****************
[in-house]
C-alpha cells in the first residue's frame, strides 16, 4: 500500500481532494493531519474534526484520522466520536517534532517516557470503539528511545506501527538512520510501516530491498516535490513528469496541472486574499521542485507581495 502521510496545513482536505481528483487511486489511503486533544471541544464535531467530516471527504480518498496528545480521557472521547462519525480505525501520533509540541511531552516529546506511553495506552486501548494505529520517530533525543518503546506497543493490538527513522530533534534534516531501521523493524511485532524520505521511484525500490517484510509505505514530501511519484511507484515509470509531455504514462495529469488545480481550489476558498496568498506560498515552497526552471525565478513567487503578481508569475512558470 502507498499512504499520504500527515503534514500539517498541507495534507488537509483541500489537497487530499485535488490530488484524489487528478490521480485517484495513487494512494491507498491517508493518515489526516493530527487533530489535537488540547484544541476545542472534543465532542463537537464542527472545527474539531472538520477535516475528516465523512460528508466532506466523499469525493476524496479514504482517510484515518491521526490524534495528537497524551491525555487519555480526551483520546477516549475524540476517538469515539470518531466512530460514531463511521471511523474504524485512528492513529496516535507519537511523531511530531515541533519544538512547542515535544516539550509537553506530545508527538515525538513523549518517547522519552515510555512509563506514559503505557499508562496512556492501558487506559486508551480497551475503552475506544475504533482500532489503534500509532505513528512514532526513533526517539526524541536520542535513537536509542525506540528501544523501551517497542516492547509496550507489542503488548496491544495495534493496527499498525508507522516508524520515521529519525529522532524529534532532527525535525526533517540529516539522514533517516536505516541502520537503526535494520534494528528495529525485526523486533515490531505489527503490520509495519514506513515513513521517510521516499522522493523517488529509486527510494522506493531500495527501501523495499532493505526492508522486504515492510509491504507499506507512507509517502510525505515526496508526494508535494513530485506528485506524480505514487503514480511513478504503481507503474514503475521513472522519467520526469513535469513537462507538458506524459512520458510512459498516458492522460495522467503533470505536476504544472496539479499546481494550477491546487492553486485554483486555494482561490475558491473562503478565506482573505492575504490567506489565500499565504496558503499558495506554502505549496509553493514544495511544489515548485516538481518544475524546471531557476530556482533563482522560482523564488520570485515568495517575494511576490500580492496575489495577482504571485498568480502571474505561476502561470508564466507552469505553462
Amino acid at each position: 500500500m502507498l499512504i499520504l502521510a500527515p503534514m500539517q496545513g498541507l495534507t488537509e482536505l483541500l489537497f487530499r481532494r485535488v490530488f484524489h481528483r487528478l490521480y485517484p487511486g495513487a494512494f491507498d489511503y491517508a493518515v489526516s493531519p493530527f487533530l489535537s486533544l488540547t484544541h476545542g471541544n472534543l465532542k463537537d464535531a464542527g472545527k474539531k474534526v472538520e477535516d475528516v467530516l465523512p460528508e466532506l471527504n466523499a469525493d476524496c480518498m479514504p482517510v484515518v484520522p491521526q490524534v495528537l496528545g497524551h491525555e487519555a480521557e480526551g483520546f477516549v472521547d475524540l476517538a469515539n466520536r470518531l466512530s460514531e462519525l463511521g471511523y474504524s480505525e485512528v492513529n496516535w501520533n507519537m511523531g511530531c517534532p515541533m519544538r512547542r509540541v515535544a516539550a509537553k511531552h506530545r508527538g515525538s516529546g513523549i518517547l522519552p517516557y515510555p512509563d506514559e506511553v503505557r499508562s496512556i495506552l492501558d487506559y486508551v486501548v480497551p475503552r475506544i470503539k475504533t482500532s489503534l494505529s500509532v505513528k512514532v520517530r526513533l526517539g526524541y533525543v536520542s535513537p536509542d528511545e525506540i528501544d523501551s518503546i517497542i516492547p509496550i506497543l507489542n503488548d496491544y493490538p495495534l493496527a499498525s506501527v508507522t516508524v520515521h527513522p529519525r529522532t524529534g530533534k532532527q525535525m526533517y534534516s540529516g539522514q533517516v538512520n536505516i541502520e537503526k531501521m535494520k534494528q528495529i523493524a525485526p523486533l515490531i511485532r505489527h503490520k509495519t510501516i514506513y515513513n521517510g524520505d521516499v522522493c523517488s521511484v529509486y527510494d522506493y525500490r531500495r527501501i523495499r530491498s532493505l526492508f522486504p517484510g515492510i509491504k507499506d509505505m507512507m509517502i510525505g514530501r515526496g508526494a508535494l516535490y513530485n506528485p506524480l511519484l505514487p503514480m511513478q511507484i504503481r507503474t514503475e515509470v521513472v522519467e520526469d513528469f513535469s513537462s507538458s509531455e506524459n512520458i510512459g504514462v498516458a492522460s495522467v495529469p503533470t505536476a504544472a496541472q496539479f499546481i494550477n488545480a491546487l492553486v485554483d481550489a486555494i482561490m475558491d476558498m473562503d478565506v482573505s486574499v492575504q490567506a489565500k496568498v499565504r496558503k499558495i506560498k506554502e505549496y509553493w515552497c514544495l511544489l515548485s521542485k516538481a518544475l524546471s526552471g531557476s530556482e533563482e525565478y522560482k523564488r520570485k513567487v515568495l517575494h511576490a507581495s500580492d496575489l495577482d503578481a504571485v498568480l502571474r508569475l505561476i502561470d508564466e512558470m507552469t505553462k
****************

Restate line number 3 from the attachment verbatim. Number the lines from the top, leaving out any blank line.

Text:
Amino acid at each position: 500500500m502507498l499512504i499520504l502521510a500527515p503534514m500539517q496545513g498541507l495534507t488537509e482536505l483541500l489537497f487530499r481532494r485535488v490530488f484524489h481528483r487528478l490521480y485517484p487511486g495513487a494512494f491507498d489511503y491517508a493518515v489526516s493531519p493530527f487533530l489535537s486533544l488540547t484544541h476545542g471541544n472534543l465532542k463537537d464535531a464542527g472545527k474539531k474534526v472538520e477535516d475528516v467530516l465523512p460528508e466532506l471527504n466523499a469525493d476524496c480518498m479514504p482517510v484515518v484520522p491521526q490524534v495528537l496528545g497524551h491525555e487519555a480521557e480526551g483520546f477516549v472521547d475524540l476517538a469515539n466520536r470518531l466512530s460514531e462519525l463511521g471511523y474504524s480505525e485512528v492513529n496516535w501520533n507519537m511523531g511530531c517534532p515541533m519544538r512547542r509540541v515535544a516539550a509537553k511531552h506530545r508527538g515525538s516529546g513523549i518517547l522519552p517516557y515510555p512509563d506514559e506511553v503505557r499508562s496512556i495506552l492501558d487506559y486508551v486501548v480497551p475503552r475506544i470503539k475504533t482500532s489503534l494505529s500509532v505513528k512514532v520517530r526513533l526517539g526524541y533525543v536520542s535513537p536509542d528511545e525506540i528501544d523501551s518503546i517497542i516492547p509496550i506497543l507489542n503488548d496491544y493490538p495495534l493496527a499498525s506501527v508507522t516508524v520515521h527513522p529519525r529522532t524529534g530533534k532532527q525535525m526533517y534534516s540529516g539522514q533517516v538512520n536505516i541502520e537503526k531501521m535494520k534494528q528495529i523493524a525485526p523486533l515490531i511485532r505489527h503490520k509495519t510501516i514506513y515513513n521517510g524520505d521516499v522522493c523517488s521511484v529509486y527510494d522506493y525500490r531500495r527501501i523495499r530491498s532493505l526492508f522486504p517484510g515492510i509491504k507499506d509505505m507512507m509517502i510525505g514530501r515526496g508526494a508535494l516535490y513530485n506528485p506524480l511519484l505514487p503514480m511513478q511507484i504503481r507503474t514503475e515509470v521513472v522519467e520526469d513528469f513535469s513537462s507538458s509531455e506524459n512520458i510512459g504514462v498516458a492522460s495522467v495529469p503533470t505536476a504544472a496541472q496539479f499546481i494550477n488545480a491546487l492553486v485554483d481550489a486555494i482561490m475558491d476558498m473562503d478565506v482573505s486574499v492575504q490567506a489565500k496568498v499565504r496558503k499558495i506560498k506554502e505549496y509553493w515552497c514544495l511544489l515548485s521542485k516538481a518544475l524546471s526552471g531557476s530556482e533563482e525565478y522560482k523564488r520570485k513567487v515568495l517575494h511576490a507581495s500580492d496575489l495577482d503578481a504571485v498568480l502571474r508569475l505561476i502561470d508564466e512558470m507552469t505553462k